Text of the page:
For residents of the Flat 9 at Whittier apartment complex in Boston’s Roxbury neighborhood, life is full of challenges.
Thanks to students, faculty and staff of Northeastern University, providing holiday presents for their kids is not one of them.
As part of a partnership between Northeastern’s Office of City and Community Engagement and the university’s Latinx Student Cultural Center, the complex recently received bags of toys and books to distribute to residents.
“This means a lot to them,” says Jada Collins, community impact manager for Flat 9 at Whittier. “It means someone is thinking of them, and someone is working to get them the resources that they need.”
The complex was one of several to receive the hundreds of gifts collected in bins scattered throughout the Boston campus in November and December.
In addition to the gifts, students, faculty and staff also provided more than $2,500 in online donations, which was used to buy more toys, books and gift cards.
Matilda Drayton, chair of the Alice Heyward Taylor Apartments advisory council, says Northeastern’s toy donations have been a godsend for residents of the affordable housing complex.
“The kids who were not able to get any toys can come here and get a toy,” she says. “That is a blessing. A lot of the people in this development are unemployed and this will be an added treat to the kids.”
Toys and gift cards were also donated to Villa Victoria Inquilinos Boricuas en Acción, a nonprofit that works to provide affordable housing. They will be distributed during the organization’s Three Kings event, says Sandra Soto, director of youth development programs at IBA.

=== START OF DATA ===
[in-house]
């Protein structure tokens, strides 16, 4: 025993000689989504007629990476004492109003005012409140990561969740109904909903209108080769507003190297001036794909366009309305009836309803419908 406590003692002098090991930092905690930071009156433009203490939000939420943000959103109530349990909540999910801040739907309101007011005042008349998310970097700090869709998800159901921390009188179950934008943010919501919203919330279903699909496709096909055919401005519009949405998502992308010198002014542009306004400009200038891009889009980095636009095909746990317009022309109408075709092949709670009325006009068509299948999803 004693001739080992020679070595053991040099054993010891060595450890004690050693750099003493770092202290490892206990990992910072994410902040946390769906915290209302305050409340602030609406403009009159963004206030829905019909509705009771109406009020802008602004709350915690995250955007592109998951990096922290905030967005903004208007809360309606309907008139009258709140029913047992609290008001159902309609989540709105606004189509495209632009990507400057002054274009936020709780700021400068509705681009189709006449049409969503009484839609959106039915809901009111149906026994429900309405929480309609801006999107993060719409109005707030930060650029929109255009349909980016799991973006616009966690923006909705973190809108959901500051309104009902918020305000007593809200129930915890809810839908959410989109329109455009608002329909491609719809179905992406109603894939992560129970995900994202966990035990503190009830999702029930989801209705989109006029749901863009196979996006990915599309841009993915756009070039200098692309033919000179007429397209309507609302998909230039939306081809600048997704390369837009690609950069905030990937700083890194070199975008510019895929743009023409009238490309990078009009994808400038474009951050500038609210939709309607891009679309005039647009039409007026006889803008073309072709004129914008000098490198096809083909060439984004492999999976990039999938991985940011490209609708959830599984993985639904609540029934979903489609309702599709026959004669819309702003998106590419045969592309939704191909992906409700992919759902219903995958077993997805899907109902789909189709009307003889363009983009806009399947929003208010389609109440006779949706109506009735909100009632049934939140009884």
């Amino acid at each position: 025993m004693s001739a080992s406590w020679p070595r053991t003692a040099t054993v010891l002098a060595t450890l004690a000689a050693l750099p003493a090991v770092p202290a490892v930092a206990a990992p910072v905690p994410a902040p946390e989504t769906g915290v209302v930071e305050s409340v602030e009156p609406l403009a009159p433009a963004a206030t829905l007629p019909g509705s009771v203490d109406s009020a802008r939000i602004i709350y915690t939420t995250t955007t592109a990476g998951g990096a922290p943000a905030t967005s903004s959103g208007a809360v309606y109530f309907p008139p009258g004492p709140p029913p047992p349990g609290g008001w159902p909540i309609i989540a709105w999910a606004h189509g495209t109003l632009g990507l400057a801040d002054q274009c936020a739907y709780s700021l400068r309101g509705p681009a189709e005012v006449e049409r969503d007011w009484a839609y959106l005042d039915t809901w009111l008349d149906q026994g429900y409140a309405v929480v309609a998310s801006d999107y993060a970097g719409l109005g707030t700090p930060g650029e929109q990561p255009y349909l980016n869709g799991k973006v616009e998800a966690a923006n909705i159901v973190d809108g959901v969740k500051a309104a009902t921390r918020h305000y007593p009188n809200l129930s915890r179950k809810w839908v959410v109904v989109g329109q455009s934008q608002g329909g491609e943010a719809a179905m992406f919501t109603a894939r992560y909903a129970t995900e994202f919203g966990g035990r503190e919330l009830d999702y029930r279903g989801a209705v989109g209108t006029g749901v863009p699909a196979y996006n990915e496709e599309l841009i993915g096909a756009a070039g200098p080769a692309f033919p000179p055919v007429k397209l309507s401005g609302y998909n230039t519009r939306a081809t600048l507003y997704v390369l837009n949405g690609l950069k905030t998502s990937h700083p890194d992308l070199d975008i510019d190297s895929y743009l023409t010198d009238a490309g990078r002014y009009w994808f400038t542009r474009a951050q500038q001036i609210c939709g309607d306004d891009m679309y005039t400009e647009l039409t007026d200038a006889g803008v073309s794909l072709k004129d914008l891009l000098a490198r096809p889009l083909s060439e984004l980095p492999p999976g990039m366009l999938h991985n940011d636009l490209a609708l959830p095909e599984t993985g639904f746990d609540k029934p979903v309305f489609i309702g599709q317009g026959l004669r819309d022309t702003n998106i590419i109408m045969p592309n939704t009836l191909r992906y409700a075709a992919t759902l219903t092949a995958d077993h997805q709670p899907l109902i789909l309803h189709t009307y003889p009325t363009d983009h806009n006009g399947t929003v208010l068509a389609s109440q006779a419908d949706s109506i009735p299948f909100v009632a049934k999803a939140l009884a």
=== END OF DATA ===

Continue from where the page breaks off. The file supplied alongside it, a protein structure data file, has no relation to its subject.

“The toys will be part of a bigger community event,” she says. “It’s an entire community coming together, letting kids know they’re supported — that they have an entire village around them.”
Central to Northeastern’s mission is supporting its neighbors, according to John Tobin, the university’s vice president of city and community engagement.
That support is needed year-round, he says, but especially during the holidays.
“We’re on this beautiful campus, but not too far away from us, there are neighbors who struggle with food, putting meals on their plate,” Tobin says. “There are people who struggle with food insecurity and who struggle with paying the bills and the extras like giving a gift to a child on a Christmas morning. I couldn’t imagine my kids coming down on Christmas morning and not having a gift under the tree.”
Donated toys ranged from Lego sets and Barbie dolls to board games and stuffed animals. The city and community engagement team also purchased hundreds of dollars worth of Target gift cards to give to the older kids and teens.
Tobin says the real heroes are the students, faculty and staff who make the anonymous donations.
“Think of all the dedication it takes for someone to bring in a gift for someone they don’t know or they’ll never meet,” he says. “We’re so grateful that they made these donations.”